Those Barbadians who pay little or no attention to what goes on in the Lower House of Parliament do themselves an injustice. Sometimes those who speak in that lofty Chamber do Barbados an injustice. And very occasionally we are enlightened from the floor of Parliament on the ways in which our people are done an injustice.
The past week has been an interesting one in Parliament, specifically during debate on the Criminal Records (Rehabilitation of Offenders) (Amendment) Bill, 2017, and the Cultural Industries Validation Bill. Indeed, there have been elements of ethos, pathos and logos that would not have gone unnoticed on the discerning listener to both debates.
Prime Minister Freundel Stuart, perhaps by virtue of his national position and his professional calling, has felt inclined to bash the Caribbean Court of Justice (CCJ) for its strident criticism of the judicial process in Barbados. Most of the of the CCJ‘s criticisms relate to the lengthy time it takes in Barbados for hundreds, perhaps thousands, of Barbadians to get justice in the law courts. If the CCJ’s assessment of the judiciary in Barbados was an examination critique, that court would receive an ‘A’ with distinction. The sloth in our judicial system is an embarrassment of miasmic proportions. The CCJ might have articulated it, but those waiting for cases to be adjudicated or started after being in the system for upwards of a decade have been suffering long before there was a CCJ.
But rather than stay silent – not an unfamiliar trait – on an indefensible issue, Prime Minister Stuart would seek to criticize the CCJ for harping on this cancer festering in our judicial process. This is what Mr Stuart had to say. “I do not get too overwhelmed with what the CCJ says. We do not rejoice that there are delays in the system – there are delays and we have to deal with them – but I sometimes think Barbados is being unnecessarily slandered by some of the reports I see.”
And Mr Stuart went further: “When you read decisions coming out of the Privy Council, evidence of horrible delays are uncovered in CARICOM countries that have not signed onto the CCJ. It handles that issue of delays much less salaciously than it seems to be the case of how it is handled in the Caribbean. These things are dealt with in one sentence, two at most, without any administering of rebuke or any holding up to ridicule.”
But it seems Mr Stuart has missed the point or in his nationalistic, prime ministerial fervour, is deliberately sidestepping the kernel. The CCJ cannot be salacious if it is accurate in its assessments. What happens in countries that are not signatories to the CCJ does not make the endemic sloth in those that are signatories any less injurious to persons who suffer as a result of a poorly operational system.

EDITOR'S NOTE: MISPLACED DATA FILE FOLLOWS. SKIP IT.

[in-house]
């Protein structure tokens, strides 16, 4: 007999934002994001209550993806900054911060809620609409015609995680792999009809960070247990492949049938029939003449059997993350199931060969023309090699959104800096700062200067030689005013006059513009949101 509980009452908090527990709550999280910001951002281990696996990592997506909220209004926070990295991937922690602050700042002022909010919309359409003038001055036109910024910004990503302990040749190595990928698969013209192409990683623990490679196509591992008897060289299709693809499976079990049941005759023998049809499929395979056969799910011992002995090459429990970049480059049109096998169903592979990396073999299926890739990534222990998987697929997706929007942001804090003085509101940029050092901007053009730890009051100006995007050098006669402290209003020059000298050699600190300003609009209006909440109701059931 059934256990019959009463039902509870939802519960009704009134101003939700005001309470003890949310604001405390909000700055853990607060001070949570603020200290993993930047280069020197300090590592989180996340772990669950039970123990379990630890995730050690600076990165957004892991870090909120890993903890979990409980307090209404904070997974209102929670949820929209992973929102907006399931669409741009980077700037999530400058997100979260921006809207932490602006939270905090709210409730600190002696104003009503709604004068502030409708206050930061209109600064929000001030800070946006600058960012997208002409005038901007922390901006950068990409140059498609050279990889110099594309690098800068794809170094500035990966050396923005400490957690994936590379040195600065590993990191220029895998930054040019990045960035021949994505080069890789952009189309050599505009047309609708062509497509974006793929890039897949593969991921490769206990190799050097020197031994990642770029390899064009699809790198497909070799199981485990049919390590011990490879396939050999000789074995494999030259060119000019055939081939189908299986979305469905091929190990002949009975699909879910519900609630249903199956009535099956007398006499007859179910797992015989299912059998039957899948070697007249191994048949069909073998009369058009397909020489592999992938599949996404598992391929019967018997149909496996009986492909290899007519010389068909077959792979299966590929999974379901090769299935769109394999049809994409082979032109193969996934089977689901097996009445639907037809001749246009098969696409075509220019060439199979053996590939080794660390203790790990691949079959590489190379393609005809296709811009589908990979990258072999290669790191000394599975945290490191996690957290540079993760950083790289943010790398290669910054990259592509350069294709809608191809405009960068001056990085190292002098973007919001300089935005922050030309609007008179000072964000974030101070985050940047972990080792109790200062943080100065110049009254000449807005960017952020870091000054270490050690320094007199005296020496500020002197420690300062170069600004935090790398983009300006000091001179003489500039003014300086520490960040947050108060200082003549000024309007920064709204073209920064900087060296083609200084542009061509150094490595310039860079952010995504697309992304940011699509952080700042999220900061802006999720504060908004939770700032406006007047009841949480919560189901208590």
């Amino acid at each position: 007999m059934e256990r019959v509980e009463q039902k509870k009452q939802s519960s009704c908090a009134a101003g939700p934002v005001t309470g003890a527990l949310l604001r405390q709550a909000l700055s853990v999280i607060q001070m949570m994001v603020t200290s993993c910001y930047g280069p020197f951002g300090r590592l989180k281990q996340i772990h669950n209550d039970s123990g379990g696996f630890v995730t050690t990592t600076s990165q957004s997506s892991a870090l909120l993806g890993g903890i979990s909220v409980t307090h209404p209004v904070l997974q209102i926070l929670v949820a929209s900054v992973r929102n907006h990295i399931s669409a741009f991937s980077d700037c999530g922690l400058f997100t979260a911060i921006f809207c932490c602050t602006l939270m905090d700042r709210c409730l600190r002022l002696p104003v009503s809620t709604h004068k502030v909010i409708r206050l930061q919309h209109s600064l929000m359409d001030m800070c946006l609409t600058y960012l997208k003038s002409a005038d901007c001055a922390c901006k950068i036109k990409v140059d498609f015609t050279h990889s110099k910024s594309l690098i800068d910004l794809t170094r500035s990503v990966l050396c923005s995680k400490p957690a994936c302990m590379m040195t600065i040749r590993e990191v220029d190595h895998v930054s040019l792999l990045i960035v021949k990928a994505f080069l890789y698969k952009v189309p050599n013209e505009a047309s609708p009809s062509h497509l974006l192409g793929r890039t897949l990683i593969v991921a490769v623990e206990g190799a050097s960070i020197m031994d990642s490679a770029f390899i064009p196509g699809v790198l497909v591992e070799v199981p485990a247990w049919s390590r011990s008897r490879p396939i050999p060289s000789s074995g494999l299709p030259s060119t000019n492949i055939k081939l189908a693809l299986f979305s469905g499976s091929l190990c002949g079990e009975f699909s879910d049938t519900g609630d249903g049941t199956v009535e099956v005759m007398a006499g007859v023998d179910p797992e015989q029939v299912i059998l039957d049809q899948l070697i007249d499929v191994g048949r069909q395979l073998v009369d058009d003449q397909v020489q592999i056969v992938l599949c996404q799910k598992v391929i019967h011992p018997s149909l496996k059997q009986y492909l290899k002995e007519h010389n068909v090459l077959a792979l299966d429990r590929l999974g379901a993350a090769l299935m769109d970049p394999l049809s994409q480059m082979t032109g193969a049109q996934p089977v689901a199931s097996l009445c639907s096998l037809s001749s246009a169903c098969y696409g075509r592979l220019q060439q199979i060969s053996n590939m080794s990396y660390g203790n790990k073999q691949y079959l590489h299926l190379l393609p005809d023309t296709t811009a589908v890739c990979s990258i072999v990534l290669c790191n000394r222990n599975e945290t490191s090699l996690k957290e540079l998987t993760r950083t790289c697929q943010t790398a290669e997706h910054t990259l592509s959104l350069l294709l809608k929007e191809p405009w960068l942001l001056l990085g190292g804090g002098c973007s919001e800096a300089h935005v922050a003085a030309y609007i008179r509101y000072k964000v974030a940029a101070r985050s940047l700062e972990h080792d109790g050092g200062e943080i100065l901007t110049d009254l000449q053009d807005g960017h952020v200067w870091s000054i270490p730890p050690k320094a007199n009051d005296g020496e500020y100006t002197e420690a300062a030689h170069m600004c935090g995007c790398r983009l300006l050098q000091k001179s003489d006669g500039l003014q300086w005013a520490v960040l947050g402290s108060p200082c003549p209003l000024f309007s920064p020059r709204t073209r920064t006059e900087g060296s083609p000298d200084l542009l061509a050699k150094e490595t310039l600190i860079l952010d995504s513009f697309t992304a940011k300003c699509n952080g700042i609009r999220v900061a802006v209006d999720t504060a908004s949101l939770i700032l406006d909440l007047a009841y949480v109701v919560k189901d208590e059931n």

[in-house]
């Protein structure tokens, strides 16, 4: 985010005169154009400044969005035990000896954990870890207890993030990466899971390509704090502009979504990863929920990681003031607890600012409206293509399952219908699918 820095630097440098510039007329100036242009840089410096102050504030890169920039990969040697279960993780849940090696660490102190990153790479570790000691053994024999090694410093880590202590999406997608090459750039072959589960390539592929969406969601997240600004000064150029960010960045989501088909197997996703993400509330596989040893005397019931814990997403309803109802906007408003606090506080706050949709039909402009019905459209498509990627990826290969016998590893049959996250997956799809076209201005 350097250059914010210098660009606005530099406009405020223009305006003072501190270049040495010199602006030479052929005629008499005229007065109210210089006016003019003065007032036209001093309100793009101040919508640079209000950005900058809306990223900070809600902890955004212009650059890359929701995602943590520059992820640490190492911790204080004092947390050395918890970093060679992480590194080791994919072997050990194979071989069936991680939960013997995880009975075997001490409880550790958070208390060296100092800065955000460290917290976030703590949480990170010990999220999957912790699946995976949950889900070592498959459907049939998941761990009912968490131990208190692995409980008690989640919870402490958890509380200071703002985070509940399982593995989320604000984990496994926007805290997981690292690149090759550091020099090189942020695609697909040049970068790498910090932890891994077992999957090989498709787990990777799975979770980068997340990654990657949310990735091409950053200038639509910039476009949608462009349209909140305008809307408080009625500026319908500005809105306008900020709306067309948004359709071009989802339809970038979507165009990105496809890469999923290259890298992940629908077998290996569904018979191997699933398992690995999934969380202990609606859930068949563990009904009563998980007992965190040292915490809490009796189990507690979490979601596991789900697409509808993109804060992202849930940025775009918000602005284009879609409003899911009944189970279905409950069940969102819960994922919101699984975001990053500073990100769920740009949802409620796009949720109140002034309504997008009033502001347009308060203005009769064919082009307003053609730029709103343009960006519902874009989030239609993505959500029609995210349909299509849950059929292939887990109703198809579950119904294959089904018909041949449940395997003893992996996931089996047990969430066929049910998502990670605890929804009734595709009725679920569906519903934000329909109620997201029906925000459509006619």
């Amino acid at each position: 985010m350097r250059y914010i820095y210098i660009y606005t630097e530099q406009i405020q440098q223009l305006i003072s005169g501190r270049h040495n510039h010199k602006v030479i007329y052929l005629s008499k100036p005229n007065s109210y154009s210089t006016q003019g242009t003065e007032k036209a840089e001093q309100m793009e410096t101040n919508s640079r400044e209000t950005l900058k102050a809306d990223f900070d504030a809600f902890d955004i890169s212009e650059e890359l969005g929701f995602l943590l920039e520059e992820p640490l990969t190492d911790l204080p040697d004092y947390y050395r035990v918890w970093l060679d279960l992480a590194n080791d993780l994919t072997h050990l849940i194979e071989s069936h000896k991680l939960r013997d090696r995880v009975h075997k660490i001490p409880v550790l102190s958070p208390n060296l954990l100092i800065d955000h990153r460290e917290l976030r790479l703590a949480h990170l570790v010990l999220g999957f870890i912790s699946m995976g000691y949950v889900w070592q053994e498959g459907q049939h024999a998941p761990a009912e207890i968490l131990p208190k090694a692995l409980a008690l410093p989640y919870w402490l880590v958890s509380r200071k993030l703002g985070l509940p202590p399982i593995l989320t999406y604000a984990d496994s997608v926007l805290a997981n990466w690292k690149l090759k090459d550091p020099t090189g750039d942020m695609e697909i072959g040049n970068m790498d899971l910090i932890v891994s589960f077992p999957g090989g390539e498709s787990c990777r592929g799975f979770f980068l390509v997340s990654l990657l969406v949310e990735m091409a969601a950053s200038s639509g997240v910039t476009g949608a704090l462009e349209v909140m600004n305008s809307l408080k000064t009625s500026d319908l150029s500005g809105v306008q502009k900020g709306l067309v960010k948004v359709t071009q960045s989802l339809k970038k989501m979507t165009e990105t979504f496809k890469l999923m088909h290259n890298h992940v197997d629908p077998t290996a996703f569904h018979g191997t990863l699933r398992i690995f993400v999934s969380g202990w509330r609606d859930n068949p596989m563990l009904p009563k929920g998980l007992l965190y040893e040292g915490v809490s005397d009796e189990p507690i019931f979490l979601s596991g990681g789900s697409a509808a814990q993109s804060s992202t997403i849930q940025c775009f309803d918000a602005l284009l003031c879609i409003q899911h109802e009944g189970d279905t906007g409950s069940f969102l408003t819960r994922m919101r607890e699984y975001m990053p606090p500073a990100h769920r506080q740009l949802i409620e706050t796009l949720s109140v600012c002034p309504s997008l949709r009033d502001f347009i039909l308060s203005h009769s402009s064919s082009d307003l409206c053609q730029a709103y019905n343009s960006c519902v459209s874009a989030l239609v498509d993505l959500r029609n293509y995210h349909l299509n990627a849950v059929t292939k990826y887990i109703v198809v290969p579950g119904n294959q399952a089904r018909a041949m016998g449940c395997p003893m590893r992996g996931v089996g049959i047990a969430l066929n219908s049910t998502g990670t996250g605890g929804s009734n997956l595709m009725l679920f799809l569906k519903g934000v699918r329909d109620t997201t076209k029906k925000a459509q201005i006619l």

And Mr Stuart needs to be “overwhelmed” by what the CCJ says. The CCJ must continue to “slander” Barbados’ judiciary. The CCJ must continue to highlight the inefficiencies in Barbados’ judicial system. The CCJ must continue to berate those with responsibility for the judiciary and those in the seat of power if that is what it takes to light a fire under them as one possible pathway to improvement.
It is not good enough for the political directorate and those in charge of the judiciary to state, perfunctorily, that they have to deal with the situation or that they have to find ways to alleviate the problem. When? How? At what juncture? There are many Barbadians buried at Westbury Cemetery and Coral Ridge who are still awaiting decisions from the law courts while Mr Stuart remains “not too overwhelmed”.
And if Mr Stuart wants to locate one of the many sources of the problems in the judiciary, he simply has to look across the floor of the Chamber and be briefed by his parliamentary colleague and MP for St James Central, Mr Kerrie Symmonds. He had this to say about attorneys-at-law yesterday from the floor of Parliament. “There are some colleagues of mine at the Bar who have made delays a tool of the process. It is part of their craft. They come to court in order to delay the process and put it off.” And while this occurs, Barbadians are kept on remand for six, seven or more years without trial for criminal matters. Accident victims are denied compensation for ten, 15, 20 or more years in delayed civil actions.
But with Mr Stuart having been a practising attorney of more than three decades standing, we believe that Mr Symmonds’ indictment of his colleagues was not breaking news to him. We feel it is now incumbent on Mr Stuart to be equally vociferous in his condemnation of his legal colleagues for this conduct exposed by Mr Symmonds, as he was willing to criticize the CCJ for speaking the truth.
And during debate on the Cultural Industries Validation Bill, St Michael South East MP Santia Bradshaw queried the bestowing of a Gold Crown of Merit on Minister of Culture Stephen Lashley for his contribution to sports, youth and the execution of CARIFESTA. Miss Bradshaw argued that Mr Lashley was honoured on November 30 for simply doing the job for which he is being paid by taxpayers. And she has a point. But this is behaviour not unique to one side of the Chamber. What we would suggest, though, is that if Prime Minister Stuart or Chief Justice Sir Marston Gibson could finally fix the sad state of affairs that is our judiciary we would not be overwhelmed if they too were granted the Gold Crown of Merit.